The following table gives the number of Terrorist, Insurgent and Extremist groups in North East India:2

     
    Proscribed Groups
    Active Groups
    Inactive Groups
    In Peace talks / Suspension of Operation /Ceasefire Groups
    Arunachal Pradesh
    -
    4
    2
    -
    Assam
    3
    7
    36
    13
    Manipur
    6
    6
    24
    6
    Mizoram
    -
    1
    1
    -
    Meghalaya
    1
    7
    4
    1
    Nagaland
    -
    6
    2
    2
    Tripura
    2
    -
    25
    1

    Given the fact that there are a large number of terrorist/insurgent groups operating in the region with different aims, objectives and demands, the situation is indeed complex. However, it is possible to bring the situation under control in a not so distant future by focusing attention on issues that can be solved. The first should be the finalisation of the peace accord with the Naga groups, particularly the NSCN-IM. By all indications, most of the issues have been agreed upon and the balance can be resolved through creative thinking.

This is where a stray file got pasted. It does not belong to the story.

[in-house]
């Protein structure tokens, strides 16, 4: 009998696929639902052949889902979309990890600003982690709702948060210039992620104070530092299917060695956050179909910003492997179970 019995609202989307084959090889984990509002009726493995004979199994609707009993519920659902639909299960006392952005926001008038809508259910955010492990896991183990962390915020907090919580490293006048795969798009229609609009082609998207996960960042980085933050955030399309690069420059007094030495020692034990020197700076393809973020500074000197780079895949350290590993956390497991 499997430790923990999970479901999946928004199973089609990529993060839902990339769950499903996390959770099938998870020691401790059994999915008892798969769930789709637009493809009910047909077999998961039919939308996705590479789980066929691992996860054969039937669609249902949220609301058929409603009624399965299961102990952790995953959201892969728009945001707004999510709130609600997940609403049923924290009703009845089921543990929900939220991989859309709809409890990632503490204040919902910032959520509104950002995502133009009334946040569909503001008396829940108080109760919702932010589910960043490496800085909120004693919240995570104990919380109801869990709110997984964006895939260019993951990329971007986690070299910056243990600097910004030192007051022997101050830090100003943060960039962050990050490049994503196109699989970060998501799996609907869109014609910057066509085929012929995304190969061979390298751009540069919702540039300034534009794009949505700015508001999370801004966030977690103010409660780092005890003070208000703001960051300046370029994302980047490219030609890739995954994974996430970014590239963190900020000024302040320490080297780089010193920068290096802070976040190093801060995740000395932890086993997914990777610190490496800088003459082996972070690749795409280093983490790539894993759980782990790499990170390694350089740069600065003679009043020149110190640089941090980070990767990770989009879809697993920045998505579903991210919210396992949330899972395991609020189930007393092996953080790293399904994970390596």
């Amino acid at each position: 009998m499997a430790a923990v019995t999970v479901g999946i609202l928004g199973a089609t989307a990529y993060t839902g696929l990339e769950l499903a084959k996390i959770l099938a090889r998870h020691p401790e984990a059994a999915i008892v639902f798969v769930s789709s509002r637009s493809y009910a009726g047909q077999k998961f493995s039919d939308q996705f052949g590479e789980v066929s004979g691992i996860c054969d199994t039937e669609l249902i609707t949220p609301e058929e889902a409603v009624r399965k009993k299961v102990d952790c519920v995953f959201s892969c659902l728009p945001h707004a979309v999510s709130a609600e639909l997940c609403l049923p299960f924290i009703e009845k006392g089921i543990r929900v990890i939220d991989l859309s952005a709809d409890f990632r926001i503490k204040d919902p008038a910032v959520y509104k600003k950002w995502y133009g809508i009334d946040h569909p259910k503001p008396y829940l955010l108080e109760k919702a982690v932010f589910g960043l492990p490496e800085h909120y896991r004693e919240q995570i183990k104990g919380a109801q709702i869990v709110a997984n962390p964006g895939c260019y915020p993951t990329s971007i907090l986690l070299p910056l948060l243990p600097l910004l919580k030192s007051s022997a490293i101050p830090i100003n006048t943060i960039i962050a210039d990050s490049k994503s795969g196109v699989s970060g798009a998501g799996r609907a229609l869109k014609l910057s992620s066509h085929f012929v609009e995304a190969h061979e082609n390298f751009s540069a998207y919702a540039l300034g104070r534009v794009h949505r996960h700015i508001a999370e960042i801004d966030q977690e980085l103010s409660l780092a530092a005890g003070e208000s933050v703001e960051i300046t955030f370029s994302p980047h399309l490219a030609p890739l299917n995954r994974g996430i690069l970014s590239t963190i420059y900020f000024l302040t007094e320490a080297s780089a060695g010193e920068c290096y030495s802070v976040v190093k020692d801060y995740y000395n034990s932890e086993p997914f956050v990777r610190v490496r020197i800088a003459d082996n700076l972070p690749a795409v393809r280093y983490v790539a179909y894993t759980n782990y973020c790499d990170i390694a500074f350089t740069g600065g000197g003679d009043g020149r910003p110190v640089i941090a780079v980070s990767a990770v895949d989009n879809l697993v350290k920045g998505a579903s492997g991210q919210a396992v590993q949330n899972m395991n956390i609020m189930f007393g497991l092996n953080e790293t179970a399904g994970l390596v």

Simultaneously, there is a need for taking strong action against insurgent groups which are outside the peace process. There are adequate numbers of troops available for this purpose given that a number of Army and Assam Rifles formations have been raised in the recent past.
    The Government must also show resolve in keeping the lines of communication open through Nagaland and Manipur to gain a psychological upper-hand over the insurgents and to reassure the people of Manipur that they are no longer at the mercy of anti-national elements. More and more people will support the government if they find it succeeding against the terrorists.